Building Buses, Creating Culture

Building Buses, Creating Culture

Boris Johnson, the sandy-haired, boyish-grinned, often-hapless, always memorable Mayor of London, this week rolled out his vision for the new Routemaster Buses. It reveals a lot about his values and his vision for London – and indeed the UK as a whole.

• It’s designed and built in the UK;
• It uses ‘clean, green hybrid technology’, making it both economically and environmentally friendly;
• It requires a conductor as well as a driver, increasing employment;
• And, perhaps most importantly to Boris, with its open rear platform, “it restores the concept of a reasonable risk.”

“This bus stands for freedom, and choice, and personal responsibility,” Boris writes.

Yes, of course there is a risk; but that risk is manageable; and without it you have no opportunity to ascend or escape the bus if you want to. It is, as far as I know, one of the few recent examples of a public policy that actually gives back, to sentient and responsible adults, the chance to take an extra risk in return for a specific reward.

Who’d have thought a simple bus could embody so many values?

Here’s to more policies that treat people as sentient and responsible adults – and to people rising to the challenge. Perhaps if we show we can be trusted to get on and off buses all by ourselves, the ‘Health-and-Safety-gone-mad’ culture will begin to sicken and die. And we can all dance on its grave!


Picture Credit: ‘SAVE THE ROUTEMASTER’ by Gideon (Creative Commons)

5 Comments On This Topic
  1. Alisa Russell
    on May 28th at 2:10 pm

    Interesting read. And I agree about the ‘health and safety gone mad culture’. We have that here in the United States too.

    • Jennie Pollock
      on May 28th at 2:52 pm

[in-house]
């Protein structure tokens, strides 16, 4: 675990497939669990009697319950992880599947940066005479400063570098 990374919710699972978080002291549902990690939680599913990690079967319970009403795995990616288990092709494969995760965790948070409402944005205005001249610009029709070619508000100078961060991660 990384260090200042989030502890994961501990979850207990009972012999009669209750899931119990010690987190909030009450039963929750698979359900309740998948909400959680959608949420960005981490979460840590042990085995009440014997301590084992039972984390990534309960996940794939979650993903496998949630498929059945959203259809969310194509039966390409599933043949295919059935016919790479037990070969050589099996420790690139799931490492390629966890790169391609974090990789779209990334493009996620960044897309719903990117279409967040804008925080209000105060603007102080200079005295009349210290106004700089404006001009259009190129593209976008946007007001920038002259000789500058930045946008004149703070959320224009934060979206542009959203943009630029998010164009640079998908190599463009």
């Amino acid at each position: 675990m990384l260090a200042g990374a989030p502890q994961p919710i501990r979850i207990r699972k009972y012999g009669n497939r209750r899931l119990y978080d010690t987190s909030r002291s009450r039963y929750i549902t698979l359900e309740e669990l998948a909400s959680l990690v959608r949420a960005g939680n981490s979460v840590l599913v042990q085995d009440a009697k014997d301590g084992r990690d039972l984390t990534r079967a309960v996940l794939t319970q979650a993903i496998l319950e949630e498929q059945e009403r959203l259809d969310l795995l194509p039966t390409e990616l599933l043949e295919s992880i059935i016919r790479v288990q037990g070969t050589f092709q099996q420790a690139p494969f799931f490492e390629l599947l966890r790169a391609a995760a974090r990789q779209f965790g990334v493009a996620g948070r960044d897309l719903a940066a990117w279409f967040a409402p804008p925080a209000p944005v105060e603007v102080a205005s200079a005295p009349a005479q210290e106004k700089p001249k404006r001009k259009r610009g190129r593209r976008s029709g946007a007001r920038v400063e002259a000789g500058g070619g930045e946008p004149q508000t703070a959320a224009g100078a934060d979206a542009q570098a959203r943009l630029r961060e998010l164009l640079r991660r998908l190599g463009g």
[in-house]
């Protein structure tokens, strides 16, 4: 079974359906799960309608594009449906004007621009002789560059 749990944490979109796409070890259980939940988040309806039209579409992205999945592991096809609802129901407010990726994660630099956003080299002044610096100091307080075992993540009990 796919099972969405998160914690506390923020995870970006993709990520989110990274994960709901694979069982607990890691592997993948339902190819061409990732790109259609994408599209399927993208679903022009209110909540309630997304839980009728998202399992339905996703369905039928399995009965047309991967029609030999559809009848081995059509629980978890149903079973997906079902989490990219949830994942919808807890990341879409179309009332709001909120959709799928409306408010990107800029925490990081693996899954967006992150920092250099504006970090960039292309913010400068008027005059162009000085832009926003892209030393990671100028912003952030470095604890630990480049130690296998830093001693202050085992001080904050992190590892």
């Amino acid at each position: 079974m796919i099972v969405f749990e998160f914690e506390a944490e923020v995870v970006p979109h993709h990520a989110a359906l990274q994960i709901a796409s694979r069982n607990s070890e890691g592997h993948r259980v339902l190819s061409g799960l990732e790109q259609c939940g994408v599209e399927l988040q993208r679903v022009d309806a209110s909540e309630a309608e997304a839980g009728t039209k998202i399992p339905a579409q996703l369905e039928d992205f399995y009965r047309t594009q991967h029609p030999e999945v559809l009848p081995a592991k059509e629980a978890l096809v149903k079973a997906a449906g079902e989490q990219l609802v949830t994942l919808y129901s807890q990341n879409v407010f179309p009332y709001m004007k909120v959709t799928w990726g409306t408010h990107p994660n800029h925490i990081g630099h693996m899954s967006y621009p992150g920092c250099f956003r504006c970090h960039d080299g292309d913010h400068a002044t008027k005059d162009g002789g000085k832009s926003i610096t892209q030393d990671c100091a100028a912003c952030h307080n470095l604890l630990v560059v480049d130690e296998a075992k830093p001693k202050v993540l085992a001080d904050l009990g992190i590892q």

Thanks Ailsa. I can actually understand it a little more in the US, where the question of who is going to pay for your hospital treatment if you get injured outside your neighbour’s house, for instance, is actually a significant issue. I still think we should be teaching and encouraging people to take responsibility for their own actions, though, rather than creating a risk-averse/fear-driven society.

      • Alisa Russell
        on May 28th at 2:58 pm

        Yes, that’s the part I meant–about taking responsibility for one’s own actions. People seem to have a real problem with that here.

  2. bob nobes
    on May 28th at 2:23 pm

    I do not work in Health & Safety, but nevertheless am always puzzled when people get so heated about policies. Whilst I agree that there are times when they seem unrealistic but that is not only confined to the policies of H&S. Think of how funding is being slashed from education budgets – is that not a policy worth grave dancing. Or how about the embrago on arms to Syrian rebels and the response from Russia? Good policy?
    Interesting post but let’s be rational, what percentage of the overall benefit of good H&S do the OTT decisions actually represent? Not many I suggest.

    • Jennie Pollock
      on May 28th at 2:49 pm

      Thanks Bob. You’re right, there are bigger and more serious things to worry about in the world than H&S – mad or otherwise. My point in this post was just to look at the kinds of things Boris celebrates and wants our culture to be about. I’m glad that he cares about creating a world in which people are encouraged to think for themselves and take reasonable risks, rather than being babied and hyper-protected all the time as many policies seem to aim at.

      Sorry if that didn’t come across.
      Thanks for taking the time to comment.


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